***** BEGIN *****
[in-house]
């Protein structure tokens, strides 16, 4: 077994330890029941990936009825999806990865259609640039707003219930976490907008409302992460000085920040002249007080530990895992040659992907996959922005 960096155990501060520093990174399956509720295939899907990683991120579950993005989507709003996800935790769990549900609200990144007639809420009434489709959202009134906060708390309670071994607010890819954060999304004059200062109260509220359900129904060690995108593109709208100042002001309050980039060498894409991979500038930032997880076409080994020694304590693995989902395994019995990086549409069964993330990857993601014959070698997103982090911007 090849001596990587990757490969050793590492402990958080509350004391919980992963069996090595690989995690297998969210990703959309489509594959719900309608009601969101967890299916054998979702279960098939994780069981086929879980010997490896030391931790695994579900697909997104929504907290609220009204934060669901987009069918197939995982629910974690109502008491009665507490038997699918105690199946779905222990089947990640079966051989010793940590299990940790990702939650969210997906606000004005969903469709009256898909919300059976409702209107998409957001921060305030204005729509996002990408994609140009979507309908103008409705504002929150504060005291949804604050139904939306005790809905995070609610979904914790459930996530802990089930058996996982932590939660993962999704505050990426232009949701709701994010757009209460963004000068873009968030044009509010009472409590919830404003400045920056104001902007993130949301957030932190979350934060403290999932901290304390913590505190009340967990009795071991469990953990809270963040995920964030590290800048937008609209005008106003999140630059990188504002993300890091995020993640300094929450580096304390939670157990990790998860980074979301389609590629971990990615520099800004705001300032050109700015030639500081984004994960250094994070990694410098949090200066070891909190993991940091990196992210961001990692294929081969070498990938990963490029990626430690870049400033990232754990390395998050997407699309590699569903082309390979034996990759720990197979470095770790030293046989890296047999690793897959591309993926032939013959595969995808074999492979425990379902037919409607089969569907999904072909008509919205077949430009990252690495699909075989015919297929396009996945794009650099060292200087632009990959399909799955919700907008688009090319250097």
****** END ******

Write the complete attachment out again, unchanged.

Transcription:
[in-house]
């Protein structure tokens, strides 16, 4: 077994330890029941990936009825999806990865259609640039707003219930976490907008409302992460000085920040002249007080530990895992040659992907996959922005 960096155990501060520093990174399956509720295939899907990683991120579950993005989507709003996800935790769990549900609200990144007639809420009434489709959202009134906060708390309670071994607010890819954060999304004059200062109260509220359900129904060690995108593109709208100042002001309050980039060498894409991979500038930032997880076409080994020694304590693995989902395994019995990086549409069964993330990857993601014959070698997103982090911007 090849001596990587990757490969050793590492402990958080509350004391919980992963069996090595690989995690297998969210990703959309489509594959719900309608009601969101967890299916054998979702279960098939994780069981086929879980010997490896030391931790695994579900697909997104929504907290609220009204934060669901987009069918197939995982629910974690109502008491009665507490038997699918105690199946779905222990089947990640079966051989010793940590299990940790990702939650969210997906606000004005969903469709009256898909919300059976409702209107998409957001921060305030204005729509996002990408994609140009979507309908103008409705504002929150504060005291949804604050139904939306005790809905995070609610979904914790459930996530802990089930058996996982932590939660993962999704505050990426232009949701709701994010757009209460963004000068873009968030044009509010009472409590919830404003400045920056104001902007993130949301957030932190979350934060403290999932901290304390913590505190009340967990009795071991469990953990809270963040995920964030590290800048937008609209005008106003999140630059990188504002993300890091995020993640300094929450580096304390939670157990990790998860980074979301389609590629971990990615520099800004705001300032050109700015030639500081984004994960250094994070990694410098949090200066070891909190993991940091990196992210961001990692294929081969070498990938990963490029990626430690870049400033990232754990390395998050997407699309590699569903082309390979034996990759720990197979470095770790030293046989890296047999690793897959591309993926032939013959595969995808074999492979425990379902037919409607089969569907999904072909008509919205077949430009990252690495699909075989015919297929396009996945794009650099060292200087632009990959399909799955919700907008688009090319250097």